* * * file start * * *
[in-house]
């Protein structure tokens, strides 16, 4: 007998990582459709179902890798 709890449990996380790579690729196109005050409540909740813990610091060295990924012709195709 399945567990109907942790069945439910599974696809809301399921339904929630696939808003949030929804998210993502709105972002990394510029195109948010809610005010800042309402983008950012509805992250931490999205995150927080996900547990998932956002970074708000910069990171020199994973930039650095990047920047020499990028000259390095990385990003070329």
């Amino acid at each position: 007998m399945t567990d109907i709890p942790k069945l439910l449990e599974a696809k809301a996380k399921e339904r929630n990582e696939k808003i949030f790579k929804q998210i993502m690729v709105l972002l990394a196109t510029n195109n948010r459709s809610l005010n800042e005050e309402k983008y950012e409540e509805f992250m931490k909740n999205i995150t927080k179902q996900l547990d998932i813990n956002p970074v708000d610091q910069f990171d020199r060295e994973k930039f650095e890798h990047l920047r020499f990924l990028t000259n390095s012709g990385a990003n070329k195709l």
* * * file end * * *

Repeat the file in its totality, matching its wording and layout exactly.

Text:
[in-house]
């Protein structure tokens, strides 16, 4: 007998990582459709179902890798 709890449990996380790579690729196109005050409540909740813990610091060295990924012709195709 399945567990109907942790069945439910599974696809809301399921339904929630696939808003949030929804998210993502709105972002990394510029195109948010809610005010800042309402983008950012509805992250931490999205995150927080996900547990998932956002970074708000910069990171020199994973930039650095990047920047020499990028000259390095990385990003070329």
């Amino acid at each position: 007998m399945t567990d109907i709890p942790k069945l439910l449990e599974a696809k809301a996380k399921e339904r929630n990582e696939k808003i949030f790579k929804q998210i993502m690729v709105l972002l990394a196109t510029n195109n948010r459709s809610l005010n800042e005050e309402k983008y950012e409540e509805f992250m931490k909740n999205i995150t927080k179902q996900l547990d998932i813990n956002p970074v708000d610091q910069f990171d020199r060295e994973k930039f650095e890798h990047l920047r020499f990924l990028t000259n390095s012709g990385a990003n070329k195709l």